In clojure, calling reduce * on en empty collection returns 1. This is quite surprising.

I made this discovery while creating a factorial function, defined as follow :

(defn factorial [n] (reduce * (take-while #(> % 0) (iterate dec n))))

(factorial 0) is correctly returning 1, without me having to write a special case for zero. How come ?

  • 1
    I just finished writing this question and it occured to me that it may be the identity element for the requested operation that is actually being returned (since (reduce + '()) returns 0. Any further explanation appreciated. – Denis May 29 '14 at 15:29
  • The identity of multiplication is 1. – dsm May 29 '14 at 16:48
  • @dsm That's pretty much what I said :) – Denis May 29 '14 at 17:04
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    Yeah, thought I'd link the further explanation you requested. – dsm May 29 '14 at 17:53
  • Wow, just realized I could have replaced the whole (take-while #(> % 0) (iterate dec n)) by (range 1 (inc n)) – Denis May 29 '14 at 21:42
up vote 7 down vote accepted

Checking the code for * and + shows that these two functions implement the 0-arity case by returning the identity for the operation. In the case of * the code is (with dosctring and metadata removed):

(defn *
  ([] 1)
  ([x] (cast Number x))
  ([x y] (. clojure.lang.Numbers (multiply x y)))
  ([x y & more]
     (reduce1 * (* x y) more)))
  • Thank you! It may be obvious, but I’m a Clojure newbie – I've read about runtime polymorphism, but I didn't know how it worked until now. I will use source more often in the future (just found out about it too) :) – Denis May 29 '14 at 15:50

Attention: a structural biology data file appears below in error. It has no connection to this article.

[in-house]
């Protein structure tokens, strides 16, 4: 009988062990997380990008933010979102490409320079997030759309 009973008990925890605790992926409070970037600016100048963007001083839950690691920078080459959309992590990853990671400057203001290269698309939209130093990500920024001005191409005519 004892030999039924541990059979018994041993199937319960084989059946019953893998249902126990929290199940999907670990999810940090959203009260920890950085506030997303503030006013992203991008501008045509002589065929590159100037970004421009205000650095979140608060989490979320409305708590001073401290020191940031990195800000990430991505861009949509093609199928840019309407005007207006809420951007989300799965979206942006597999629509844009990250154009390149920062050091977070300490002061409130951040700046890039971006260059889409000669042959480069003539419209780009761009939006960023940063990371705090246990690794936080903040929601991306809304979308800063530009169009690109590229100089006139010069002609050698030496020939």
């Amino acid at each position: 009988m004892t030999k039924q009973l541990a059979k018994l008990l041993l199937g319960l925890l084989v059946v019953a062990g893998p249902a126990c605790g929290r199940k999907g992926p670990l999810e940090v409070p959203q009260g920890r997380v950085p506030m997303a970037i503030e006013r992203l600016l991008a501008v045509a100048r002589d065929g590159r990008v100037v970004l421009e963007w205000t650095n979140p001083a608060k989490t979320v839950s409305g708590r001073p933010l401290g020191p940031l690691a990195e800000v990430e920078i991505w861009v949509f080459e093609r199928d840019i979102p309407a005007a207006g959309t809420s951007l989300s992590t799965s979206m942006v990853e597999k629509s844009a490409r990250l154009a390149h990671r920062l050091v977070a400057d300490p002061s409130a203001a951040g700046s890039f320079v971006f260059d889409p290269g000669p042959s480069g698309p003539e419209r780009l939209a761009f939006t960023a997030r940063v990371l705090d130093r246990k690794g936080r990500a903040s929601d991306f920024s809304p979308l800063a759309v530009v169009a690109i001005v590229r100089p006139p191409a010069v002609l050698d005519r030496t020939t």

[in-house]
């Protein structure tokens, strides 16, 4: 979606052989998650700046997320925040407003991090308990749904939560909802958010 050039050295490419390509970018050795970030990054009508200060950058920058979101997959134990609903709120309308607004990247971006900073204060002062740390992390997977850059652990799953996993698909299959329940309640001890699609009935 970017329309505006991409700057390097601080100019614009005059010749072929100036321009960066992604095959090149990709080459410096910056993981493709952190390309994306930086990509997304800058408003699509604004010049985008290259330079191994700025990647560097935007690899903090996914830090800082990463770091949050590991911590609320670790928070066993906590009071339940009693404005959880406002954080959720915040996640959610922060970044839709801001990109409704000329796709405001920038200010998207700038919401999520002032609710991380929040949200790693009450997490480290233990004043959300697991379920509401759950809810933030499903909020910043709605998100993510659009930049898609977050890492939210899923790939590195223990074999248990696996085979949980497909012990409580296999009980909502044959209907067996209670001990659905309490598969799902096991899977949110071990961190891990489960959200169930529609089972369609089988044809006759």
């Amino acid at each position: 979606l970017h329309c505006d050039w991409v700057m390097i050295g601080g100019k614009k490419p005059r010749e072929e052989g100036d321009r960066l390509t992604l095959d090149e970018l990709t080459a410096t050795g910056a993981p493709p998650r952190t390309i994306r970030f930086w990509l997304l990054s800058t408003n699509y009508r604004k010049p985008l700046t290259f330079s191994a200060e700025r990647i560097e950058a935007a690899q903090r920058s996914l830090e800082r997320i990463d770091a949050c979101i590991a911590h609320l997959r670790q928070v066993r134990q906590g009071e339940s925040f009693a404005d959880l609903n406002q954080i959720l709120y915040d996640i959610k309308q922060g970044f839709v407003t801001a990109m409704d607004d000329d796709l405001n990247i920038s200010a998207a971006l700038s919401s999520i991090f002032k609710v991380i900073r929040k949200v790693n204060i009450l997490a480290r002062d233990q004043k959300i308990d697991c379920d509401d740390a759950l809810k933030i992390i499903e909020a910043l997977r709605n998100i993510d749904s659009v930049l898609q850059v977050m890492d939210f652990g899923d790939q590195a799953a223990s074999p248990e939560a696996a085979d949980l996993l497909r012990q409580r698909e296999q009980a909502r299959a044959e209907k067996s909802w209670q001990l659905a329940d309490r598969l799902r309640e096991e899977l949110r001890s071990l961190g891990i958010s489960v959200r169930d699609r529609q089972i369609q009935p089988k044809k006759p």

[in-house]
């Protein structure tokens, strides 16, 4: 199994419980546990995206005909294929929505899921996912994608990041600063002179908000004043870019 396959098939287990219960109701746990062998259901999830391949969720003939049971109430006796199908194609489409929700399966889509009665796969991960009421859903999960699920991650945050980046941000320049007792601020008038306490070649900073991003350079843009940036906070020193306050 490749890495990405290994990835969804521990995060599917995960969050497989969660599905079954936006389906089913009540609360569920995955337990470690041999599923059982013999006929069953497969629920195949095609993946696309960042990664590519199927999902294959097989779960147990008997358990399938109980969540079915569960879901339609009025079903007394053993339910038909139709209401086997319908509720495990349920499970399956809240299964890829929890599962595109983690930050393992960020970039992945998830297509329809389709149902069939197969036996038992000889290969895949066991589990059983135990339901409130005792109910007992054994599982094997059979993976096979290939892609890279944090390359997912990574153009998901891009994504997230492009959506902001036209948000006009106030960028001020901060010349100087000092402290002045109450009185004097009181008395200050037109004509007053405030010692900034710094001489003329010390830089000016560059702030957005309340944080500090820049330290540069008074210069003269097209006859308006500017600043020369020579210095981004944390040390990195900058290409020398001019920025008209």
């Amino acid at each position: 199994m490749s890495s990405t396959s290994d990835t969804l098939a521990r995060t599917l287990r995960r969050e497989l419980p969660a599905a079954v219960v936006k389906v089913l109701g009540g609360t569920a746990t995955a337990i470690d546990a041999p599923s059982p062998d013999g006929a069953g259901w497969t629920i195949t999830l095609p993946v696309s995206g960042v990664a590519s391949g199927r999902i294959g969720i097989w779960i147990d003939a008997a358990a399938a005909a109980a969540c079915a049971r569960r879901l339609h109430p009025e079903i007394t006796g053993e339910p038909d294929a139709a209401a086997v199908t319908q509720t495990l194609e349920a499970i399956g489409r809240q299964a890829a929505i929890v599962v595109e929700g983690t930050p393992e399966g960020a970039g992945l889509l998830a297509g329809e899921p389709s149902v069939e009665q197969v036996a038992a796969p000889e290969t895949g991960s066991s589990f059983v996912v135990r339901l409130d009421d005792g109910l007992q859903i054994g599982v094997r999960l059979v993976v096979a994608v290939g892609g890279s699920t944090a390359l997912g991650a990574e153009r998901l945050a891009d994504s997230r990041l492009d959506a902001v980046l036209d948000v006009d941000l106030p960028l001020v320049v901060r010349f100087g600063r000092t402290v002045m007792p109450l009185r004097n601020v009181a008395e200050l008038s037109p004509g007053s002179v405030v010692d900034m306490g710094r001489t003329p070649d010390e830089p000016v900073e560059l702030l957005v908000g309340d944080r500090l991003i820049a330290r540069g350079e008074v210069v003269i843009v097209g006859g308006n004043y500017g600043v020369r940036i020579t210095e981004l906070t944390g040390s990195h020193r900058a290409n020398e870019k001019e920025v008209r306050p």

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    The fact that Clojure is an open source language and a great part of it is implemented in Clojure itself is pretty awesome. :) – juan.facorro May 29 '14 at 15:51
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    btw. the reason for (*) yielding 1 is that (Z,*,1) form a Monoid. A couple of nice properties fall out of this fact. One can exploit it when parallelizing reduce. – Joe Lehmann May 29 '14 at 20:13

The main point here is the behaviour of reduce. In

(reduce f s)

... if s is empty, the call returns (f).

Since (*) is 1,

(reduce * ())
; 1

reduce doesn't care that 1 is the identity for *. Though 1 is also the right identity for /,

(reduce / ())
; ArityException Wrong number of args (0) passed to: core$-SLASH- ...

... because, as it happens, / does not declare a 0 arity version.

  • Subtraction is neither associative nor commutative, hence there is no identity element i such that x - i = i - x = x. – dsm May 29 '14 at 18:00
  • @dsm "Let (S, ∗) be a set S with a binary operation ∗ on it. ... an element e of S is called a ... right identity if a ∗ e = a for all a in S" - Wikipedia. So, as I said, 0 is a right identity for -. – Thumbnail May 29 '14 at 18:08
  • The right identity is a very specific subset, not a complete identity. – dsm May 29 '14 at 20:43
  • @dsm To remove any remaining ambiguity, I've removed the parentheses round right in right identity. By the way, the conditions on a right identity are a subset of those for an identity. Right identities themselves are a superset of identities, since every identity is a right identity, but not vice versa. I know what you meant, but it's not exactly what you wrote. – Thumbnail May 30 '14 at 11:42
  • Should have chosen my words more carefully :) – dsm May 30 '14 at 14:37

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